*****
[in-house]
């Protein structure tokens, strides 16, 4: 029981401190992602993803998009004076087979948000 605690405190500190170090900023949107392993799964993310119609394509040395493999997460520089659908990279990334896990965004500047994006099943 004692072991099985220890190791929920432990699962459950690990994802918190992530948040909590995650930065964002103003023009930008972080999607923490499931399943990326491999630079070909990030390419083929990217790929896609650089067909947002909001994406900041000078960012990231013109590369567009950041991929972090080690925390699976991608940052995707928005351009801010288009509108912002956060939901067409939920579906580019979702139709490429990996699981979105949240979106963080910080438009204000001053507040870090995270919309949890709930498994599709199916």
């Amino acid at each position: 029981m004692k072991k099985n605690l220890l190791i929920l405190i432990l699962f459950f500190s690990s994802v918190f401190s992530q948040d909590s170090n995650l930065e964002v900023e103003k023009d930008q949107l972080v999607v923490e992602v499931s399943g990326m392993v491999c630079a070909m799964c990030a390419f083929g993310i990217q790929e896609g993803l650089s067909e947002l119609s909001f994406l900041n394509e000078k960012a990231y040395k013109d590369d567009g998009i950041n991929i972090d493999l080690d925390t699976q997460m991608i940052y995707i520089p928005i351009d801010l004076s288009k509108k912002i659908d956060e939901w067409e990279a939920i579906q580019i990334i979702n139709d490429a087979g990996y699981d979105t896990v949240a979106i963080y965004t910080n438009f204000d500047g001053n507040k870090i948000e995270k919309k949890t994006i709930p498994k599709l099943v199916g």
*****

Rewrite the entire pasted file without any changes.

[in-house]
């Protein structure tokens, strides 16, 4: 029981401190992602993803998009004076087979948000 605690405190500190170090900023949107392993799964993310119609394509040395493999997460520089659908990279990334896990965004500047994006099943 004692072991099985220890190791929920432990699962459950690990994802918190992530948040909590995650930065964002103003023009930008972080999607923490499931399943990326491999630079070909990030390419083929990217790929896609650089067909947002909001994406900041000078960012990231013109590369567009950041991929972090080690925390699976991608940052995707928005351009801010288009509108912002956060939901067409939920579906580019979702139709490429990996699981979105949240979106963080910080438009204000001053507040870090995270919309949890709930498994599709199916």
């Amino acid at each position: 029981m004692k072991k099985n605690l220890l190791i929920l405190i432990l699962f459950f500190s690990s994802v918190f401190s992530q948040d909590s170090n995650l930065e964002v900023e103003k023009d930008q949107l972080v999607v923490e992602v499931s399943g990326m392993v491999c630079a070909m799964c990030a390419f083929g993310i990217q790929e896609g993803l650089s067909e947002l119609s909001f994406l900041n394509e000078k960012a990231y040395k013109d590369d567009g998009i950041n991929i972090d493999l080690d925390t699976q997460m991608i940052y995707i520089p928005i351009d801010l004076s288009k509108k912002i659908d956060e939901w067409e990279a939920i579906q580019i990334i979702n139709d490429a087979g990996y699981d979105t896990v949240a979106i963080y965004t910080n438009f204000d500047g001053n507040k870090i948000e995270k919309k949890t994006i709930p498994k599709l099943v199916g």